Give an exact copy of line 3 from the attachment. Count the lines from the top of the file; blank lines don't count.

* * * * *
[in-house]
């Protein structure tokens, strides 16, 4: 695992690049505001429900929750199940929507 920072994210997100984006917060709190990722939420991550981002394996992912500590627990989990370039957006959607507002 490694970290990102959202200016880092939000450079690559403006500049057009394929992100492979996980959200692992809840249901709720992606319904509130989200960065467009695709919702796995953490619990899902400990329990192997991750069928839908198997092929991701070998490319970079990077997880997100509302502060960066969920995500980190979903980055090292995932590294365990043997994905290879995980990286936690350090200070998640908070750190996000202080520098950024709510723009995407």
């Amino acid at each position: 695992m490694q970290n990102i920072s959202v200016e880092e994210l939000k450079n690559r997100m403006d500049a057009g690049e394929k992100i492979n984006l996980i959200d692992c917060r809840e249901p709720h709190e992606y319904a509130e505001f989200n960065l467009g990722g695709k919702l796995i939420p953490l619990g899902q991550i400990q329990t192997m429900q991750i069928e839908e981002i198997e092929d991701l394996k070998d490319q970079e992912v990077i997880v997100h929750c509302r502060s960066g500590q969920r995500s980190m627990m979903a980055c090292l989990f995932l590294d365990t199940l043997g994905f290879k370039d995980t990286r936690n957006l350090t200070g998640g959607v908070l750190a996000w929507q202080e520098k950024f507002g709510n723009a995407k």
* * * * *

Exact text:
């Amino acid at each position: 695992m490694q970290n990102i920072s959202v200016e880092e994210l939000k450079n690559r997100m403006d500049a057009g690049e394929k992100i492979n984006l996980i959200d692992c917060r809840e249901p709720h709190e992606y319904a509130e505001f989200n960065l467009g990722g695709k919702l796995i939420p953490l619990g899902q991550i400990q329990t192997m429900q991750i069928e839908e981002i198997e092929d991701l394996k070998d490319q970079e992912v990077i997880v997100h929750c509302r502060s960066g500590q969920r995500s980190m627990m979903a980055c090292l989990f995932l590294d365990t199940l043997g994905f290879k370039d995980t990286r936690n957006l350090t200070g998640g959607v908070l750190a996000w929507q202080e520098k950024f507002g709510n723009a995407k």